by Jenna Blumenfeld
Many experts admit there is no definitive reason that people sniffle more during colder months. Some speculate it’s because we’re spending more time indoors and missing out on resupplying vitamin D, which makes us more susceptible to disease. Others say that when the temperature drops, the body uses more energy to stay warm instead of to fend off infection. What health practitioners do know is it’s possible to maintain immunity naturally with diet, lifestyle and a proper whole foods supplement routine. Consider these tips from three experts to stave off illness and shorten its duration.
Christopher Johnson, Doctor of Naturopathy Thrive Naturopathic, Arlington, Virginia
Incorporate immunity-boosting foods. Ginger and garlic contain antioxidants such as vitamin C and selenium, and have antimicrobial qualities. Add minced ginger to teas or marinades; roast garlic with carrots and squash. Aim to eat one to two cloves of garlic and 250 milligrams of ginger daily.
Try elderberry extract. Elderberry has strong antiviral properties. Consuming the plant’s extract may prevent virus based illnesses and alleviate both the symptoms and duration of a cold. Adults can take one to two teaspoons twice daily for prevention; increase dosage to four times a day if feeling sick. Use less for youths, based on size.
Make exercise and rest priorities. Daily physical activity rids the body of toxins, increases blood circulation and lowers stress levels. A simple 30-minute cardio routine three to four times a week strengthens immunity. Adequate rest helps the body recover and regenerate cells. Adults need a minimum of seven hours of sleep per night; children may need up to 13.
ACUPUNCTURIST AND CHINESE HERBALIST
Marco Chung-Shu Lam, Licensed Acupuncturist Mandala Integrative Medicine Clinic, Boulder, Colorado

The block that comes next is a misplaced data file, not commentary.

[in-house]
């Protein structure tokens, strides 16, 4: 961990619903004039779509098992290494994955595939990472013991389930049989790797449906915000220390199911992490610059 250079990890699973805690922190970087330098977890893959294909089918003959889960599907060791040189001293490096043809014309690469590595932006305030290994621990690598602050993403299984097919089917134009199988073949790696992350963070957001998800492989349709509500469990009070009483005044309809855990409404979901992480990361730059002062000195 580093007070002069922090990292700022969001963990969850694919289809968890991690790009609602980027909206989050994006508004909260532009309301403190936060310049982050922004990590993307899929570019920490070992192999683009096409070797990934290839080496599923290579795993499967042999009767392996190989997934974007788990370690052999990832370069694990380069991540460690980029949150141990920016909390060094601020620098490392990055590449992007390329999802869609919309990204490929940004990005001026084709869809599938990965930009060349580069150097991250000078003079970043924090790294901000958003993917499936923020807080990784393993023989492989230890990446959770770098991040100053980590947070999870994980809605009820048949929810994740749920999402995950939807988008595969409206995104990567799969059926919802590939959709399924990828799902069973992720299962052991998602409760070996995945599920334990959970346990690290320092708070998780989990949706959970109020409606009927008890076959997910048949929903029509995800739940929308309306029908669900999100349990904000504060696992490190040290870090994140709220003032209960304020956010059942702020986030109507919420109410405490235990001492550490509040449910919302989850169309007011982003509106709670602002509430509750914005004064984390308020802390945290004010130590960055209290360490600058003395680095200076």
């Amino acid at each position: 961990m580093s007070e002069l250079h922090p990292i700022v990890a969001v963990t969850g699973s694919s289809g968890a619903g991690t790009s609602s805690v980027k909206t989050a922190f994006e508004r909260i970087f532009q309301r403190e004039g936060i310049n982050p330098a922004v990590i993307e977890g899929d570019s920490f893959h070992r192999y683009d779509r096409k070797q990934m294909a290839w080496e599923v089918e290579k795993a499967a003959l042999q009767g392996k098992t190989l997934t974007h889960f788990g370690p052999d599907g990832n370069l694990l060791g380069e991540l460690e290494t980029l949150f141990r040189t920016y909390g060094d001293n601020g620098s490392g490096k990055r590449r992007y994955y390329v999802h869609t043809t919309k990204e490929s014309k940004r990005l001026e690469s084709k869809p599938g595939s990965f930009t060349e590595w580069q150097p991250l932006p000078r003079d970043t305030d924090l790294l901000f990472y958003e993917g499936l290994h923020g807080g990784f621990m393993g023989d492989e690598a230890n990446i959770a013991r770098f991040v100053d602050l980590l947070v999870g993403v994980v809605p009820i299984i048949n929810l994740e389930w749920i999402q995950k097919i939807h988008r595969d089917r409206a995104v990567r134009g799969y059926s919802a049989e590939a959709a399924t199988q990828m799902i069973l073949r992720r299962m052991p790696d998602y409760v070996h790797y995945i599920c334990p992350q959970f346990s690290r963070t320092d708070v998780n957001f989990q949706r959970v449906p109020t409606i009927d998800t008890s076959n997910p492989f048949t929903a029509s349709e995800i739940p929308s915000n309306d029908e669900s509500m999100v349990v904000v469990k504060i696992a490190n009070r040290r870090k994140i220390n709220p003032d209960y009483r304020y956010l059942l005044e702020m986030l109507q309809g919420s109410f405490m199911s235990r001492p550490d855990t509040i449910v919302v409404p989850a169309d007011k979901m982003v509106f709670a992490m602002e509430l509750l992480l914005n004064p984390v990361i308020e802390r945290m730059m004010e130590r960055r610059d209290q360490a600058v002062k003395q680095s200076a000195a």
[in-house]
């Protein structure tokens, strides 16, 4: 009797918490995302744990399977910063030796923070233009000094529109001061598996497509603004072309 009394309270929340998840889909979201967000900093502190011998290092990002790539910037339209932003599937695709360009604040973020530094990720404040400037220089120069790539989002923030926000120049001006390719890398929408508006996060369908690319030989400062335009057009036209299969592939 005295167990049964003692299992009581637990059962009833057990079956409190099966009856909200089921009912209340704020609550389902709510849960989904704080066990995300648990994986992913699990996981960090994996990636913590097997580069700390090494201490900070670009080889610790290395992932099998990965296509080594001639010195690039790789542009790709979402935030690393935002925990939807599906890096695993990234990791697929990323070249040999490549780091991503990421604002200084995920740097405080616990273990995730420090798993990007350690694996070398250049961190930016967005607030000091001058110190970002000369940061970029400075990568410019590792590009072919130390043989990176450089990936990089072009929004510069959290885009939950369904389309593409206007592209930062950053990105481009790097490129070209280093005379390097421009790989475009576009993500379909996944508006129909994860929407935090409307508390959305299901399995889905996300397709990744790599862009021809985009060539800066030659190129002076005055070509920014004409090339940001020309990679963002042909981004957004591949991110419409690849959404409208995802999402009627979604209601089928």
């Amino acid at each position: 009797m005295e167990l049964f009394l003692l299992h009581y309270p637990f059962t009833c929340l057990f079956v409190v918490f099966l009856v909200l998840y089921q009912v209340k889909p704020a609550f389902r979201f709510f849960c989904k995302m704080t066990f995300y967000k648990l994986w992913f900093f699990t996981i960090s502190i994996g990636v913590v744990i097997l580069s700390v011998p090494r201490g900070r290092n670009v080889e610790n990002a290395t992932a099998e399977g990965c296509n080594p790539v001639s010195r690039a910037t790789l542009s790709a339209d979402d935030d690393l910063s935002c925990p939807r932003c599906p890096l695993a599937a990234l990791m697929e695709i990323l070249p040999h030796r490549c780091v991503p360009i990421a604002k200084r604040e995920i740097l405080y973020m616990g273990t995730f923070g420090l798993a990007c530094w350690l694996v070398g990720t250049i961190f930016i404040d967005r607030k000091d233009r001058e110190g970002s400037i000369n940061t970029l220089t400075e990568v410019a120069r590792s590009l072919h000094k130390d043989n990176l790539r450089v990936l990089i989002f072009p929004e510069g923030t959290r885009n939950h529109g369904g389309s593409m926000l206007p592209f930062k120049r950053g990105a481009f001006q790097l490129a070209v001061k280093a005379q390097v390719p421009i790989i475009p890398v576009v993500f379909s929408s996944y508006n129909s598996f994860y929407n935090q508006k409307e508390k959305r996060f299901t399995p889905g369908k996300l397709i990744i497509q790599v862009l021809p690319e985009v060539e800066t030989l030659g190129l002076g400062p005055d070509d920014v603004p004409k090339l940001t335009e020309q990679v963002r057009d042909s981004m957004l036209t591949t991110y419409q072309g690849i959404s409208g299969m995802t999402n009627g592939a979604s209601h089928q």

Practice deep-breathing exercises. Practicing yoga or t’ai chi several times each week can deepen the breath, allowing organs to function more efficiently and boost immunity. Concentrate on pranayama, a focused and controlled type of yogic breathing: Slowly inhale and exhale through the nostrils, expanding the belly, rather than the chest.
Add herbs. Incorporate the root herb astragalus in a daily whole foods supplement routine, especially important for older adults. Used for centuries in Traditional Chinese Medicine, astragalus supports the immune system by stimulating immune cell activity with its high polysaccharide (complex carbohydrate) content. Simmer the short, flat herb in soups or add to long-cooking grains like brown rice.
Eat seasonally. Our body naturally drives us to eat heartier foods like sweet potatoes, beets and winter squashes in colder months—foods that support immunity by providing both fiber and vitamins A and C. Eat warming foods like stews, beans and miso; avoid raw foods, which cool the body and stress the immune system.
Barbara Bapst, Registered Dietitian Carolina Nutrition & Wellness, Charlotte, North Carolina
Balance bodily pH. The typical American diet of fast food, sugary treats and refined snacks produces acid in the body, creating an environment in which bacteria thrive. Eat at least 10 servings of alkalizing foods each day to optimize the body’s immune response and overall functioning. Spinach, broccoli and cauliflower are excellent choices, along with almonds, olive oil and grapes. Drink plenty of water and green tea to keep acid in check.
Up the antioxidants. Antioxidants help the body resist illness because they protect cells against harmful free radicals and oxidative stress. Berries are particularly beneficial and maintain their nutrients even when frozen; blend half a cup into a morning smoothie. As a diet supplement, consider adding 400 to 600 milligrams of curcumin—the active ingredient in turmeric, an antioxidant and anti-inflammatory spice—to meals.
Focus on kids’ immunity. Although it’s tricky to get children to eat enough immune-supporting fruits and vegetables every day, encouraging them to sit down at the table for meals can help. Get kids excited about eating healthy foods by involving them in vegetable gardening, planting herbs in windowsill pots and preparing dinner. Incorporate pumpkin and carrot purées into sauces or stews to increase their nutritional power.
Jenna Blumenfeld is a managing editor with New Hope Natural Media, in Boulder, CO.